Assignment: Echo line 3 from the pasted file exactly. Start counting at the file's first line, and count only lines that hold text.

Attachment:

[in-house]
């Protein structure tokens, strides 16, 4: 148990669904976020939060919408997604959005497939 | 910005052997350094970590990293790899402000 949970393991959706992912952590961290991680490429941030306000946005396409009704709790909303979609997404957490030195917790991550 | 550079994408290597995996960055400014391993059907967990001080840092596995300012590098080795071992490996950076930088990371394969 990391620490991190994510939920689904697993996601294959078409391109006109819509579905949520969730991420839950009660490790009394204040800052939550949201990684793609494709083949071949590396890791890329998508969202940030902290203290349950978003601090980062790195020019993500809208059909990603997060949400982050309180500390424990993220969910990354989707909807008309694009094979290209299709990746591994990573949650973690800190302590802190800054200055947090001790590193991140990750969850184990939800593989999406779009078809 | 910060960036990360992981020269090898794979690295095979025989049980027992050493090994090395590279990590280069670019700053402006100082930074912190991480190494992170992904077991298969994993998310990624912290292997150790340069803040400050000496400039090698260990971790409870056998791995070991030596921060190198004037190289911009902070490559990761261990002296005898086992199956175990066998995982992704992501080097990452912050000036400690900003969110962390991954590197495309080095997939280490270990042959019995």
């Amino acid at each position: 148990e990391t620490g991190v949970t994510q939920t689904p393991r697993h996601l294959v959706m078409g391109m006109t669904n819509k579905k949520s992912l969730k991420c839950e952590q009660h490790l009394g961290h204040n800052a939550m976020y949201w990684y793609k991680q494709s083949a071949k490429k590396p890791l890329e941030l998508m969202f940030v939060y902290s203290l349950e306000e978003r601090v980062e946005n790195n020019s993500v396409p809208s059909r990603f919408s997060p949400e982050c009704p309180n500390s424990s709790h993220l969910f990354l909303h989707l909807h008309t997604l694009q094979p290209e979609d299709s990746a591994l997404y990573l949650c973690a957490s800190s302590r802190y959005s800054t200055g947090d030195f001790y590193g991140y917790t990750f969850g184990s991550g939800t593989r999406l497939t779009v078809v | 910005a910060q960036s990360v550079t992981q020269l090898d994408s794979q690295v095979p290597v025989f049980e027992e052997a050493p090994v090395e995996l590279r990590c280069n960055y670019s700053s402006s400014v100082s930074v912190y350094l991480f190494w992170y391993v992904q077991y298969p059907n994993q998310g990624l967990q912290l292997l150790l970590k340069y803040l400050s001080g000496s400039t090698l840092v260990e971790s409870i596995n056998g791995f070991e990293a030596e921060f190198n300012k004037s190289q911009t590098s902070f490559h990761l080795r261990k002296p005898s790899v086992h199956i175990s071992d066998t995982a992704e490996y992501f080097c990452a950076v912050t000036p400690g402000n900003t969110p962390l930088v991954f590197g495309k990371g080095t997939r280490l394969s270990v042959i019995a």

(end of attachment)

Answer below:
């Amino acid at each position: 148990e990391t620490g991190v949970t994510q939920t689904p393991r697993h996601l294959v959706m078409g391109m006109t669904n819509k579905k949520s992912l969730k991420c839950e952590q009660h490790l009394g961290h204040n800052a939550m976020y949201w990684y793609k991680q494709s083949a071949k490429k590396p890791l890329e941030l998508m969202f940030v939060y902290s203290l349950e306000e978003r601090v980062e946005n790195n020019s993500v396409p809208s059909r990603f919408s997060p949400e982050c009704p309180n500390s424990s709790h993220l969910f990354l909303h989707l909807h008309t997604l694009q094979p290209e979609d299709s990746a591994l997404y990573l949650c973690a957490s800190s302590r802190y959005s800054t200055g947090d030195f001790y590193g991140y917790t990750f969850g184990s991550g939800t593989r999406l497939t779009v078809v | 910005a910060q960036s990360v550079t992981q020269l090898d994408s794979q690295v095979p290597v025989f049980e027992e052997a050493p090994v090395e995996l590279r990590c280069n960055y670019s700053s402006s400014v100082s930074v912190y350094l991480f190494w992170y391993v992904q077991y298969p059907n994993q998310g990624l967990q912290l292997l150790l970590k340069y803040l400050s001080g000496s400039t090698l840092v260990e971790s409870i596995n056998g791995f070991e990293a030596e921060f190198n300012k004037s190289q911009t590098s902070f490559h990761l080795r261990k002296p005898s790899v086992h199956i175990s071992d066998t995982a992704e490996y992501f080097c990452a950076v912050t000036p400690g402000n900003t969110p962390l930088v991954f590197g495309k990371g080095t997939r280490l394969s270990v042959i019995a």